Wednesday 28 September 2016

Ulstermen still capable of unsettling Kingdom’s reign

Antrim got up Kerry's noses 69 years ago and their provincial counterparts have followed suit ever since

Published 22/08/2015 | 02:30

Tyrone players celebrate as referee Maurice Deegan blows the full time whistle in the 2008 All-Ireland final
Tyrone players celebrate as referee Maurice Deegan blows the full time whistle in the 2008 All-Ireland final

Sixty-nine years ago this week, Kerry came within five votes of having their All-Ireland semi-final win over Antrim overturned by the GAA's Central Council for bringing the Association into disrepute.

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The charge was brought by the enraged Ulster champions, who argued that Kerry deployed roughhouse tactics to disrupt Antrim's slick use of the handpass.

Antrim, who were quite a force in Ulster in the second half of the 1940s, had honed the handpassing tactics to a fine art, only to come up against a Kerry team determined to smash it.

That's exactly what they did in the 1946 All-Ireland semi-final in a manner best described many years later by Kerry full-back Joe Keohane.

"Antrim were trying to walk the ball into the net and tried to get as close as possible to goal, even when going for points.

"We decided that the only way to stop them was for each man to be prepared to tackle the forward for whom a pass was intended. Granted, we did not stand on ceremony," he said.

Antrim protested that Kerry's three-point win should not stand but, after a three-hour meeting, Central Council voted 19-10 against their proposal.

Read more: Kingdom fear Mickey Harte has their measure as Croke Park scars linger

A five-vote swing would, at the very least, have left Kerry facing a rematch and the embarrassment of having a result declared void because of their foul play.

Spiky

Instead, they went on to win the final, beating Roscommon in a replay. Business as usual then for Kerry, who were crowned All-Ireland champions for the 16th time.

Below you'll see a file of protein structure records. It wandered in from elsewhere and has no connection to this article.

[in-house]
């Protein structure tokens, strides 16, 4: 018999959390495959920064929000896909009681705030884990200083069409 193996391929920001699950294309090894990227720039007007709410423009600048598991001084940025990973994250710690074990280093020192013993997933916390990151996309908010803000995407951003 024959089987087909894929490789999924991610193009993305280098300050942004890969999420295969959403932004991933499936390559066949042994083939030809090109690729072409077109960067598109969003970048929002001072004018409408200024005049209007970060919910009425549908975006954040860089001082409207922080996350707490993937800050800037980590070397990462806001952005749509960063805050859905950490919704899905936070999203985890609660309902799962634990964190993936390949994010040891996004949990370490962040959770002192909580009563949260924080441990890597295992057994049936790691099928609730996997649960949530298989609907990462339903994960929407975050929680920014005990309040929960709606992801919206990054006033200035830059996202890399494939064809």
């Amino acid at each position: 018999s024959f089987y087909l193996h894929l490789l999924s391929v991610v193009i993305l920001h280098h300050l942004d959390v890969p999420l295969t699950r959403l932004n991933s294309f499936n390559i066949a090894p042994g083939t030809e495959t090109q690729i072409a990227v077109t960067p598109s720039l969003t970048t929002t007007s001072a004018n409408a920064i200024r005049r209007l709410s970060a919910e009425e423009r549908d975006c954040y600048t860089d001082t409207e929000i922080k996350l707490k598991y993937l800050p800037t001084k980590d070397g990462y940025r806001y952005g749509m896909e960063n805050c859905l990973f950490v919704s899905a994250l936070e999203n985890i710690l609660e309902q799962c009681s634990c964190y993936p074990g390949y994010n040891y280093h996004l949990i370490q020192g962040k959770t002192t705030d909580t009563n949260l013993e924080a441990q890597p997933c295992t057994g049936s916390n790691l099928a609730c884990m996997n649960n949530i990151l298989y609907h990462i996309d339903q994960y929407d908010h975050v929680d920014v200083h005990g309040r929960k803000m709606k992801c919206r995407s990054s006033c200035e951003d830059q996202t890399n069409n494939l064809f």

While that controversial semi-final may now appear as no more than a footnote in history, it remains a timely backdrop to a Kerry-Ulster story that has often had a spiky texture.

Whether that's related to the fact that Down and Tyrone are the only counties in the country to be in positive equity with Kerry in the championship is a moot point.

All the rest have been beaten by Kerry more often than they won. Indeed, most of them have dismal records, while many haven't even a single win over the Kingdom to their credit.

In the midst of such subservience stand defiant Down and Tyrone, the former having won all five championship games against Kerry, the latter leading 3-2 from five clashes, with all three coming since 2003.

Armagh beat them too in the 2002 All-Ireland final, a win that drew some grumbles from Kerry observers, who alleged Joe Kernan's crew got away with blocking opposition players off the ball.

Read more: It will be a battle but no matter what we'll be lighting candles for the Kingdom and the Kingdom of Heaven

Armagh saw it as no more than an excuse from a county that couldn't cope with losing to new forces.

The criticisms were far more trenchant when Down signalled their arrival as a major football force in 1960 by winning the All-Ireland title for the first time and a year later when they retained it.

They beat Kerry in the 1960 final and in the 1961 semi-final, both by sizeable margins. It wasn't that Kerry begrudged Down their breakthrough as the first team from the Six Counties to win the All-Ireland title, but they did have serious reservations about the methods used to achieve it.

In his autobiography, Mick O'Dwyer, who played in both the 1960-'61 games, paid tribute to Down for their tactical nous, athleticism, ball retention and off-the-ball running, but also claimed that they "introduced a note of negativity which must have been pre-planned."